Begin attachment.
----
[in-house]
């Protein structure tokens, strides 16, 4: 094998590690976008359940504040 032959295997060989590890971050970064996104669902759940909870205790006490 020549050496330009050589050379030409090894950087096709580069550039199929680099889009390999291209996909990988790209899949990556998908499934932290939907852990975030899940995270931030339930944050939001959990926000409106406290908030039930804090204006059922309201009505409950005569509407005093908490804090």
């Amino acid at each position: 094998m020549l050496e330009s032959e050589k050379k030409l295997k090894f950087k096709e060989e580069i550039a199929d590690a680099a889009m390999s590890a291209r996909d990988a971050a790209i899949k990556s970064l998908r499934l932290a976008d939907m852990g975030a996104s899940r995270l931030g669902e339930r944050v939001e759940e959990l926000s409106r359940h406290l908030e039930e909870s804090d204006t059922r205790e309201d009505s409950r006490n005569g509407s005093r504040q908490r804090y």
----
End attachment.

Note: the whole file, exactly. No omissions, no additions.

[in-house]
């Protein structure tokens, strides 16, 4: 094998590690976008359940504040 032959295997060989590890971050970064996104669902759940909870205790006490 020549050496330009050589050379030409090894950087096709580069550039199929680099889009390999291209996909990988790209899949990556998908499934932290939907852990975030899940995270931030339930944050939001959990926000409106406290908030039930804090204006059922309201009505409950005569509407005093908490804090």
């Amino acid at each position: 094998m020549l050496e330009s032959e050589k050379k030409l295997k090894f950087k096709e060989e580069i550039a199929d590690a680099a889009m390999s590890a291209r996909d990988a971050a790209i899949k990556s970064l998908r499934l932290a976008d939907m852990g975030a996104s899940r995270l931030g669902e339930r944050v939001e759940e959990l926000s409106r359940h406290l908030e039930e909870s804090d204006t059922r205790e309201d009505s409950r006490n005569g509407s005093r504040q908490r804090y």